I wrote Holley regarding custom ordered Quick Fuel carburetors

quote:

Your Question Was: Does Quick Fuel assemble custom ordered carburetors?

In particular, can the SS-680-VS and SS-780-VS carburetors be assembled with annular booster venturis?

This would make them equivalent to the Demon 1282020VE and 1402020VE carburetors which are no longer manufactured.

Other equivalents are the Summit Racing M08600VS and M08750VS, which is a line of carburetors Summit acquired from Holley long ago.

Thank You


Their reply:

quote:

To info@panterainternational.org,

George,

thanks for contacting Quick Fuel,

yes we could install annular boosters on those carbs. you would be looking at an additional $125 on top of the cost of whatever carb you wanted to go with.

philliplucas@holley.com


Original Post
I currently have a new Holley street avenger 670 with Bob Oliver at Competition Carburetion in Sun Valley Nevada. He will be converting it to drop leg boosters and when finished it will flow approximately 730 and be blueprinted for the specifics of my 404 Cleveland engine.

I asked him about annular boosters and my takeaway was that he thought they had limited useful street applications. Due to their size they actually diminish the flow characteristics of a carburetor, and he says that needs to be taken into consideration when sizing a carburetor destined for conversion to annular boosters.

He didn’t say they were a bad thing in any way, but for my application he saw no distinct advantage.

My two cents.

Larry
A lot of hot rod types think of annular boosters as things that improve low rpm response for engines with big carbs that are operated on the street. And its true they do serve that purpose. And from that narrow perspective they wouldn't be of benefit in your application because the Avenger isn't "too big" to begin with. In fact, putting annular boosters in a 680 carb doesn't make sense from that perspective.

Autolite installed annular boosters in their 4100 series carburetors of the 1960s. Ford enthusiasts love those carburetors to this day, they performed well and were very reliable. They were not large carburetors, they didn't need annular boosters because of the carburetors' size. But Autolite engineers chose annular boosters for the 4100 series carburetors for other reasons (based upon good engineering) such as throttle response, fuel economy, low rpm and part throttle performance. My point is there are other distinct advantages for street engines (or any engine for that matter) to be equipped with annular boosters. And if I loose a little flow with a 680 carb, no big deal with an engine rev limited at 6200 rpm. If I want to rev the engine higher, I'll use the bigger 780 carb.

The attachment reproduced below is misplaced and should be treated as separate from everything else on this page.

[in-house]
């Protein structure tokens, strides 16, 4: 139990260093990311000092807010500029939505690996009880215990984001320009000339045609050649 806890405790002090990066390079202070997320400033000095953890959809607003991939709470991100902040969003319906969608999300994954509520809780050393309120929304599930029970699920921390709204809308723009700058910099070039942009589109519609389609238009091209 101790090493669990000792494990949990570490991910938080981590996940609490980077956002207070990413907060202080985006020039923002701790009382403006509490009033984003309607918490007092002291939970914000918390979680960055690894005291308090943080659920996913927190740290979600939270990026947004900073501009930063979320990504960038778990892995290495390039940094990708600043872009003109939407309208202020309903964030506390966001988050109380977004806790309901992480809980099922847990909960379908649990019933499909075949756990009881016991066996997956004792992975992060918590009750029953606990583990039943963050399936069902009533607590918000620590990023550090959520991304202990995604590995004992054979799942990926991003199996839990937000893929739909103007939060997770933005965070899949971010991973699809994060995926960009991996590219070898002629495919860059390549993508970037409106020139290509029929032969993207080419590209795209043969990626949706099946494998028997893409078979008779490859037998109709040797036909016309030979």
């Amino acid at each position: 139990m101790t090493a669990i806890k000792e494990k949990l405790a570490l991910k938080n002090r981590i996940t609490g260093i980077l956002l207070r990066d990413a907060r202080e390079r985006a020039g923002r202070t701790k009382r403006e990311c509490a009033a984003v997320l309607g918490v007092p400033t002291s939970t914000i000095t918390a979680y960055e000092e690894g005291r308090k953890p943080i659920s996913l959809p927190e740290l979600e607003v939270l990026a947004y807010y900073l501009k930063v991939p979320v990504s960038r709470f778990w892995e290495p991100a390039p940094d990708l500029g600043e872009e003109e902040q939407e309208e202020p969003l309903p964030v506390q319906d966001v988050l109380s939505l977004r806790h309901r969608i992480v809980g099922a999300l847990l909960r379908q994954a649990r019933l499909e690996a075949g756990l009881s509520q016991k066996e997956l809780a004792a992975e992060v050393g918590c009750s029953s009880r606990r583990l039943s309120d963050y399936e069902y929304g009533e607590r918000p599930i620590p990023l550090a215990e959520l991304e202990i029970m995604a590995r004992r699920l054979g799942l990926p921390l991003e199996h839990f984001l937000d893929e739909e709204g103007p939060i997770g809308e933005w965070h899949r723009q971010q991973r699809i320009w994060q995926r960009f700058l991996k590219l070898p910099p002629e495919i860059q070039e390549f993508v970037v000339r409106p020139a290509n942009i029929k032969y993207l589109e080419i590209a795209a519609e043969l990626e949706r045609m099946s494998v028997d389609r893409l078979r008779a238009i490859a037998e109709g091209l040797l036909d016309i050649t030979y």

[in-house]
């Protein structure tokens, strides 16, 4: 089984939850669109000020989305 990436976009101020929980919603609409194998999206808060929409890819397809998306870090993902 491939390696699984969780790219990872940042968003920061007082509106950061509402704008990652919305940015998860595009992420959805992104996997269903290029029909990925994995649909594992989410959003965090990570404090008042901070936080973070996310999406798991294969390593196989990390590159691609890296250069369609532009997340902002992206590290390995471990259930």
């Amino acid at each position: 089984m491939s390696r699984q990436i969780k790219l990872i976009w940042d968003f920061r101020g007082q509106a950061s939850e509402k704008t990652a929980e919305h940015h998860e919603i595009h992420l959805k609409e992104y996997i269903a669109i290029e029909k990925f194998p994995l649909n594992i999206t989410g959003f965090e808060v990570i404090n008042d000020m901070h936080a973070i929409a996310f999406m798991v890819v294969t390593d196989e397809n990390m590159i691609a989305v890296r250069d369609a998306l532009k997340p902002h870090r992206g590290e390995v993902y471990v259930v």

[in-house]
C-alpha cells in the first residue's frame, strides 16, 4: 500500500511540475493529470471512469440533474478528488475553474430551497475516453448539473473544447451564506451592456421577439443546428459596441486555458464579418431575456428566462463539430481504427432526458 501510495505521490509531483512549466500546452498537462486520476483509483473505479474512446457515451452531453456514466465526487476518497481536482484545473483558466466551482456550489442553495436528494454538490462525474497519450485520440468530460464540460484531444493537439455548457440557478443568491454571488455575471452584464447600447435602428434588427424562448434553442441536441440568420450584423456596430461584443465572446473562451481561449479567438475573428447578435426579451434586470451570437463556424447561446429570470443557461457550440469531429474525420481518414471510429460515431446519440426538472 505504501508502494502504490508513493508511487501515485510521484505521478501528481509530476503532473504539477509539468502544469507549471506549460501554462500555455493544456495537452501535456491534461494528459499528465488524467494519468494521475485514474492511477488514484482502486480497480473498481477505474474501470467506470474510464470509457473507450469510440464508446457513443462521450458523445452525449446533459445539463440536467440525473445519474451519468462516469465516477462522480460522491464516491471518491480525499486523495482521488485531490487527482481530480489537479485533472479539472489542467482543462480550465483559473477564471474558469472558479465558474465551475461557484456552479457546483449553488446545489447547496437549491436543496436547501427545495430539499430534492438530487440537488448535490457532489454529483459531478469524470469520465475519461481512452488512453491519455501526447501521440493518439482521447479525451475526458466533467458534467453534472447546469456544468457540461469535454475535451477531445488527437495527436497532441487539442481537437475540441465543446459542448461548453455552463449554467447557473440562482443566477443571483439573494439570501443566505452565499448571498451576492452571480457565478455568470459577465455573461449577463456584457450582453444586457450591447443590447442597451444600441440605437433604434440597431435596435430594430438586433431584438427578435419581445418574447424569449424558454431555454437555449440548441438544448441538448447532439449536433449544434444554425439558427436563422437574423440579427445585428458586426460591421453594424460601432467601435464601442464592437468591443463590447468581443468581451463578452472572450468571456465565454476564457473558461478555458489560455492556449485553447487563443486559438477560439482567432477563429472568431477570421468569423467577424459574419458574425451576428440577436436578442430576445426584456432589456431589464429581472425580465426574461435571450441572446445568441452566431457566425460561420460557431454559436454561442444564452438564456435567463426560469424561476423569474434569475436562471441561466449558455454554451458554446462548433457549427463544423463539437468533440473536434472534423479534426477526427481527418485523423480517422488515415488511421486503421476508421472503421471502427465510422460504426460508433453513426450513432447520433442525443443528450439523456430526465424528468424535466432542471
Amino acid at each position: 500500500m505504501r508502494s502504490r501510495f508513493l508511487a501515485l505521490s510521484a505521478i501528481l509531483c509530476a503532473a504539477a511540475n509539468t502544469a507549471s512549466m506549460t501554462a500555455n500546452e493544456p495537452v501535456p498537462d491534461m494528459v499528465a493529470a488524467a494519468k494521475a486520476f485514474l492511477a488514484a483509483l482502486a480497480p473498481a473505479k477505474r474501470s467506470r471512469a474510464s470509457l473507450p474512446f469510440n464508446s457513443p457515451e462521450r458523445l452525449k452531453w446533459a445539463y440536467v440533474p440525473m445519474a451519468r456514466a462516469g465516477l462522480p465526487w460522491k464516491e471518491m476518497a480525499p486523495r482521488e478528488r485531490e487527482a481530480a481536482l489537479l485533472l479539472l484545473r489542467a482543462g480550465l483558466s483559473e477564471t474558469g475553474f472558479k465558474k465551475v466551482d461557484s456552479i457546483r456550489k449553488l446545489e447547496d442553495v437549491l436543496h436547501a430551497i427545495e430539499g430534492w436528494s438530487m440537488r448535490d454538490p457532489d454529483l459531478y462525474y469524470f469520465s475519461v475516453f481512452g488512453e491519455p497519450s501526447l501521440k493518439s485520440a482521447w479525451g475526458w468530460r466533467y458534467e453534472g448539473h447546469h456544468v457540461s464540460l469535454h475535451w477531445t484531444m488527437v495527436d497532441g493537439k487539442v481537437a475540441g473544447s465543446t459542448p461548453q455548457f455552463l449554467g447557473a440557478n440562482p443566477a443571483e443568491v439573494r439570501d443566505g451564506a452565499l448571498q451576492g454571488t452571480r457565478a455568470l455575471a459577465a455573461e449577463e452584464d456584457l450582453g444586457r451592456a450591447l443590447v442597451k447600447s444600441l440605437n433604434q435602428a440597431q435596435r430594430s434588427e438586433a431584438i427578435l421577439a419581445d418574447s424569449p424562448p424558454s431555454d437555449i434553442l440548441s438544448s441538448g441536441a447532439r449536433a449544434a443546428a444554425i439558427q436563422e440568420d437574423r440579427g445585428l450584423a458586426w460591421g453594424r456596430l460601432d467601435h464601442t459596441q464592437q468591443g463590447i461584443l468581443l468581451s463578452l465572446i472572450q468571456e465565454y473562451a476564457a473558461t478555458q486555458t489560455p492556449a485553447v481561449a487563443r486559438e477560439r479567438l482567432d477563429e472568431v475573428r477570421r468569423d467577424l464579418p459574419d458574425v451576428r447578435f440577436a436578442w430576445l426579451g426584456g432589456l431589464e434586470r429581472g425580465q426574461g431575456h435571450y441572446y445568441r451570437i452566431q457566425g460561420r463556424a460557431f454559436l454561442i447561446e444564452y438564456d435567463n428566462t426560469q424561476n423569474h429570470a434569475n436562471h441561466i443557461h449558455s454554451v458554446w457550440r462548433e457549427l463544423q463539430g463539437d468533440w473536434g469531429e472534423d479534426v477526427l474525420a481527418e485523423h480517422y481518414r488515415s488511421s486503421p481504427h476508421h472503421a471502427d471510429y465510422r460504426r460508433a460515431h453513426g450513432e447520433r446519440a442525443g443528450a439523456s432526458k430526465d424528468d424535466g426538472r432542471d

What I don't see is the advantage of making a 670 carb flow 730, especially when I could go out and buy 730 to begin with. That king has no clothes … not for me. I'd rather have a carb with a functional choke for my street engine. Mr. Oliver and I have different perspectives.

I think these particular QFT carbs with annular boosters will make good replacements for the discontinued Demon carbs, the best "street carbs" you can purchase. That's why I'm pleased with the reply I received.
QFT has "Super Street" vacuum secondary carbs with electric chokes in 4 sizes, 680, 735, 780, and 880 cfm.

Can you image a Blue Thunder manifold, exhaust heat blocked-off, with an 880 carb having annular boosters? A carb with the low rpm performance of a small carburetor, but the top end performance of the 880! With the annular boosters that carb would also be streetable on the Strip Dominator intake.

Carburetor boosters are perhaps the most important part of a carburetors performance, yet they are overlooked by most folks, and their functions are not understood. I realize now that I could provide more info about annular boosters, what they do, the various ways they can be employed. But not today, I'm not in the mood for composing something like that today.

Until then here's a link to some reading on the subject of Booster Venturis, an excerpt from David Vizard's book "How to Super Tune and Modify Holley Carburetors".
Very interesting your link and once again I regret not to read English more easily.

I found a supplier for a "Pantera" Blue Thunder intake manifold. he offers me to choose between two models, the "normal" and the "competition", the difference lies in the fact that the "competition" has a "Cut-down center divider for more high power RPM & no heat riser".

For a 450hp street engine with a 750 cfm Holley 9379 what do you recommend? I thought of something in between, without the heat riser but with a normal center divider?
Are you building a competition engine, or a street engine? Smiler

You always want the full height plenum divider for a street engine, but especially for a Cleveland with 4V cylinder heads. You don't want to change the induction system in any way that would bump the power band to higher rpm.

If I were building a competition engine I wouldn't purchase a Blue Thunder with a cut-down plenum divider, I'd purchase a single plane manifold.

Blocking the exhaust is easy to do, you don't need to buy a manifold with that feature. They sell gaskets that do that! Blocking exhaust heat makes more power ... but makes having annular boosters in the carburetor more of a necessity to realize the full benefit and achieve the best possible drivability with a cold manifold. The second consideration here is which is more important to you, more power or driving in cold weather?
Food for thought, the manifold in the picture was installed for many years on my daily driver, a Mach 1 Mustang. Its designed for Holley Dominator carburetors. Big CFM. Holley Dominators have annular boosters. Drivability was good.

It also had a full height plenum divider.

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